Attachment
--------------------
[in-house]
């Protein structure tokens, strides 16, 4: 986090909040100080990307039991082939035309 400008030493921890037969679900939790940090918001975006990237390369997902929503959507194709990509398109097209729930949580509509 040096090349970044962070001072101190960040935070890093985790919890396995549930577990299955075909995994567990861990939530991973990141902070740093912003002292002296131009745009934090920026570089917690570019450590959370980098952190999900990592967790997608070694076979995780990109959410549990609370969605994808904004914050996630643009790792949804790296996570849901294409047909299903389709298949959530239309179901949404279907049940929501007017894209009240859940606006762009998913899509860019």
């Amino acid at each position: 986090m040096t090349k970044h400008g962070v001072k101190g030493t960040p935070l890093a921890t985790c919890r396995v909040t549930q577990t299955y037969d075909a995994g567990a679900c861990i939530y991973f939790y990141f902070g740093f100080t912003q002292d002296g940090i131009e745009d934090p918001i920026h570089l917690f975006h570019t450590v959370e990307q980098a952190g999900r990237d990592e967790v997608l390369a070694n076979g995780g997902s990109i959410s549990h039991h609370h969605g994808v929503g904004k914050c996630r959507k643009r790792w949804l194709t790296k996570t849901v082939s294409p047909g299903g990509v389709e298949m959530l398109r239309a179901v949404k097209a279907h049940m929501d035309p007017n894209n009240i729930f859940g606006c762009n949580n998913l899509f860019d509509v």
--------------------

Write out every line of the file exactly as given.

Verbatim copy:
[in-house]
């Protein structure tokens, strides 16, 4: 986090909040100080990307039991082939035309 400008030493921890037969679900939790940090918001975006990237390369997902929503959507194709990509398109097209729930949580509509 040096090349970044962070001072101190960040935070890093985790919890396995549930577990299955075909995994567990861990939530991973990141902070740093912003002292002296131009745009934090920026570089917690570019450590959370980098952190999900990592967790997608070694076979995780990109959410549990609370969605994808904004914050996630643009790792949804790296996570849901294409047909299903389709298949959530239309179901949404279907049940929501007017894209009240859940606006762009998913899509860019």
């Amino acid at each position: 986090m040096t090349k970044h400008g962070v001072k101190g030493t960040p935070l890093a921890t985790c919890r396995v909040t549930q577990t299955y037969d075909a995994g567990a679900c861990i939530y991973f939790y990141f902070g740093f100080t912003q002292d002296g940090i131009e745009d934090p918001i920026h570089l917690f975006h570019t450590v959370e990307q980098a952190g999900r990237d990592e967790v997608l390369a070694n076979g995780g997902s990109i959410s549990h039991h609370h969605g994808v929503g904004k914050c996630r959507k643009r790792w949804l194709t790296k996570t849901v082939s294409p047909g299903g990509v389709e298949m959530l398109r239309a179901v949404k097209a279907h049940m929501d035309p007017n894209n009240i729930f859940g606006c762009n949580n998913l899509f860019d509509v």